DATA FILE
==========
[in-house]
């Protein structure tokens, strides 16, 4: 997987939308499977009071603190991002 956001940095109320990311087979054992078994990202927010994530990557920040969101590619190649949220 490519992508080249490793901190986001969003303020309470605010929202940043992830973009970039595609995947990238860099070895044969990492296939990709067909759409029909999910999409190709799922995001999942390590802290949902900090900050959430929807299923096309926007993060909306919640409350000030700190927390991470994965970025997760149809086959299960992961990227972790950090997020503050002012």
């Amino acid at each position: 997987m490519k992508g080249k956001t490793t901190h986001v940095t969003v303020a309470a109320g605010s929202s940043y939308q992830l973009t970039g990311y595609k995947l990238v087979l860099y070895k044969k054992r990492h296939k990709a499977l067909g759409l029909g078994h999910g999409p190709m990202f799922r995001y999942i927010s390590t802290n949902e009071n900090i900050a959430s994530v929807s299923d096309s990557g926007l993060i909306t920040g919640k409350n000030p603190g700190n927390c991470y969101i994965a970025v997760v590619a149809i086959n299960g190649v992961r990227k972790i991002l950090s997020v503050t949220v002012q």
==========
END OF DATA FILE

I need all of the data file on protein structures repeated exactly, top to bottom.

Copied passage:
[in-house]
């Protein structure tokens, strides 16, 4: 997987939308499977009071603190991002 956001940095109320990311087979054992078994990202927010994530990557920040969101590619190649949220 490519992508080249490793901190986001969003303020309470605010929202940043992830973009970039595609995947990238860099070895044969990492296939990709067909759409029909999910999409190709799922995001999942390590802290949902900090900050959430929807299923096309926007993060909306919640409350000030700190927390991470994965970025997760149809086959299960992961990227972790950090997020503050002012």
């Amino acid at each position: 997987m490519k992508g080249k956001t490793t901190h986001v940095t969003v303020a309470a109320g605010s929202s940043y939308q992830l973009t970039g990311y595609k995947l990238v087979l860099y070895k044969k054992r990492h296939k990709a499977l067909g759409l029909g078994h999910g999409p190709m990202f799922r995001y999942i927010s390590t802290n949902e009071n900090i900050a959430s994530v929807s299923d096309s990557g926007l993060i909306t920040g919640k409350n000030p603190g700190n927390c991470y969101i994965a970025v997760v590619a149809i086959n299960g190649v992961r990227k972790i991002l950090s997020v503050t949220v002012q």